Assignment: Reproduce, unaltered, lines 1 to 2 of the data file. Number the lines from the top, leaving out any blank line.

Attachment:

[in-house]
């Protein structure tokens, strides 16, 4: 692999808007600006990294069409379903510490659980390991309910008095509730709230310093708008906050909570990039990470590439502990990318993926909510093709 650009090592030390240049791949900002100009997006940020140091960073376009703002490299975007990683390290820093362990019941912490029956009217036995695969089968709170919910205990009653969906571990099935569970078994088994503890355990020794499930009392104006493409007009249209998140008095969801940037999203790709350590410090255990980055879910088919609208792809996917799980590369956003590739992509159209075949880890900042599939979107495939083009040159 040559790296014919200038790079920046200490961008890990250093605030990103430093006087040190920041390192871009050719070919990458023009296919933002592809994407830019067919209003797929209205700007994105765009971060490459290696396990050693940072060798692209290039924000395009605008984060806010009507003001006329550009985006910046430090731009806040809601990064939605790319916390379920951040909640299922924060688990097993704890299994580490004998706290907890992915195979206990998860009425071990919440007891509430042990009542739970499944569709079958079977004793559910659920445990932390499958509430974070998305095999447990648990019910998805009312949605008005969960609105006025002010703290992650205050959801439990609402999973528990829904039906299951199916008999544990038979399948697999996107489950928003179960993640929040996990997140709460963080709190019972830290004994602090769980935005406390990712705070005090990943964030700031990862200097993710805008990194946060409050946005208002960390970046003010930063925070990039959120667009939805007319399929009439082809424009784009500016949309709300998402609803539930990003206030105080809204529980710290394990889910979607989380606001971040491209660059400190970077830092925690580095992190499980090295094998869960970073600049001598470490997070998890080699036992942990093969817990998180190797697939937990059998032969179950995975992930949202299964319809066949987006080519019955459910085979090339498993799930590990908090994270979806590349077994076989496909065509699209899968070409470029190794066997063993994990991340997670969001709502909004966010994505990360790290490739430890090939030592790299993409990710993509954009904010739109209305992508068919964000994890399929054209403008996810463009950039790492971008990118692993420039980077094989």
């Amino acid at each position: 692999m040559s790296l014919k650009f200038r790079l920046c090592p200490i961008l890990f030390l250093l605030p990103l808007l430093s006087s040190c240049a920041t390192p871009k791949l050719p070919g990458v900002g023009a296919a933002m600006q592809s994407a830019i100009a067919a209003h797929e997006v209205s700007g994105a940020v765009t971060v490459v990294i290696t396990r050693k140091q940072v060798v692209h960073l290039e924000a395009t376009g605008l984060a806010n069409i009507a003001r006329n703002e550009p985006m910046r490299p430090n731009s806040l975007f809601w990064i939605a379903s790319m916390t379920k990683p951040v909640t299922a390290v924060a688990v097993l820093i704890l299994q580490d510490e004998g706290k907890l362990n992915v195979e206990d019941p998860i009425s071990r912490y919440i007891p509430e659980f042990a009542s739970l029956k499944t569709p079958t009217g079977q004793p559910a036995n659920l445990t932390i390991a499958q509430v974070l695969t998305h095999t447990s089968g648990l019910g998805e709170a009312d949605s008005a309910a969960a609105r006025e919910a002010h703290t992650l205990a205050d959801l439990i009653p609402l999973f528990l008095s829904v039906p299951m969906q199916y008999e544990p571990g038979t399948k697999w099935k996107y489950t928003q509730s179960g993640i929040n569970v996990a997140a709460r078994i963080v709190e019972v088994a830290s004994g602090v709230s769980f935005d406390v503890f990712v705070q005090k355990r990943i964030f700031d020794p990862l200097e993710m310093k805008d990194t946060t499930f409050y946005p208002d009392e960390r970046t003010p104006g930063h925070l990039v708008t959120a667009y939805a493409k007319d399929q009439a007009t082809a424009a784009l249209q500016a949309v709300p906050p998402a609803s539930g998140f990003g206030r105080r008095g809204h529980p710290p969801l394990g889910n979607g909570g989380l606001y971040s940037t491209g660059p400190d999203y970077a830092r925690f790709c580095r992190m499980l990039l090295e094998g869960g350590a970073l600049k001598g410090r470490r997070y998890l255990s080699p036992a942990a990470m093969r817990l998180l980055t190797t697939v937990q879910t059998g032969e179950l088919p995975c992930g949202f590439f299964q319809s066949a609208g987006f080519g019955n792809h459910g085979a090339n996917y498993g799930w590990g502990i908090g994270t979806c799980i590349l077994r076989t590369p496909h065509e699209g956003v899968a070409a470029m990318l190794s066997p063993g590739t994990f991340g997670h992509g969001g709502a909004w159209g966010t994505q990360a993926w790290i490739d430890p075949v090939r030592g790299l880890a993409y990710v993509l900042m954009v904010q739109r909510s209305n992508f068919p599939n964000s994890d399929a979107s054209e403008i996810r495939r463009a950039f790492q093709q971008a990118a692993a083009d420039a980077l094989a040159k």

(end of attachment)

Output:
[in-house]
């Protein structure tokens, strides 16, 4: 692999808007600006990294069409379903510490659980390991309910008095509730709230310093708008906050909570990039990470590439502990990318993926909510093709 650009090592030390240049791949900002100009997006940020140091960073376009703002490299975007990683390290820093362990019941912490029956009217036995695969089968709170919910205990009653969906571990099935569970078994088994503890355990020794499930009392104006493409007009249209998140008095969801940037999203790709350590410090255990980055879910088919609208792809996917799980590369956003590739992509159209075949880890900042599939979107495939083009040159 040559790296014919200038790079920046200490961008890990250093605030990103430093006087040190920041390192871009050719070919990458023009296919933002592809994407830019067919209003797929209205700007994105765009971060490459290696396990050693940072060798692209290039924000395009605008984060806010009507003001006329550009985006910046430090731009806040809601990064939605790319916390379920951040909640299922924060688990097993704890299994580490004998706290907890992915195979206990998860009425071990919440007891509430042990009542739970499944569709079958079977004793559910659920445990932390499958509430974070998305095999447990648990019910998805009312949605008005969960609105006025002010703290992650205050959801439990609402999973528990829904039906299951199916008999544990038979399948697999996107489950928003179960993640929040996990997140709460963080709190019972830290004994602090769980935005406390990712705070005090990943964030700031990862200097993710805008990194946060409050946005208002960390970046003010930063925070990039959120667009939805007319399929009439082809424009784009500016949309709300998402609803539930990003206030105080809204529980710290394990889910979607989380606001971040491209660059400190970077830092925690580095992190499980090295094998869960970073600049001598470490997070998890080699036992942990093969817990998180190797697939937990059998032969179950995975992930949202299964319809066949987006080519019955459910085979090339498993799930590990908090994270979806590349077994076989496909065509699209899968070409470029190794066997063993994990991340997670969001709502909004966010994505990360790290490739430890090939030592790299993409990710993509954009904010739109209305992508068919964000994890399929054209403008996810463009950039790492971008990118692993420039980077094989």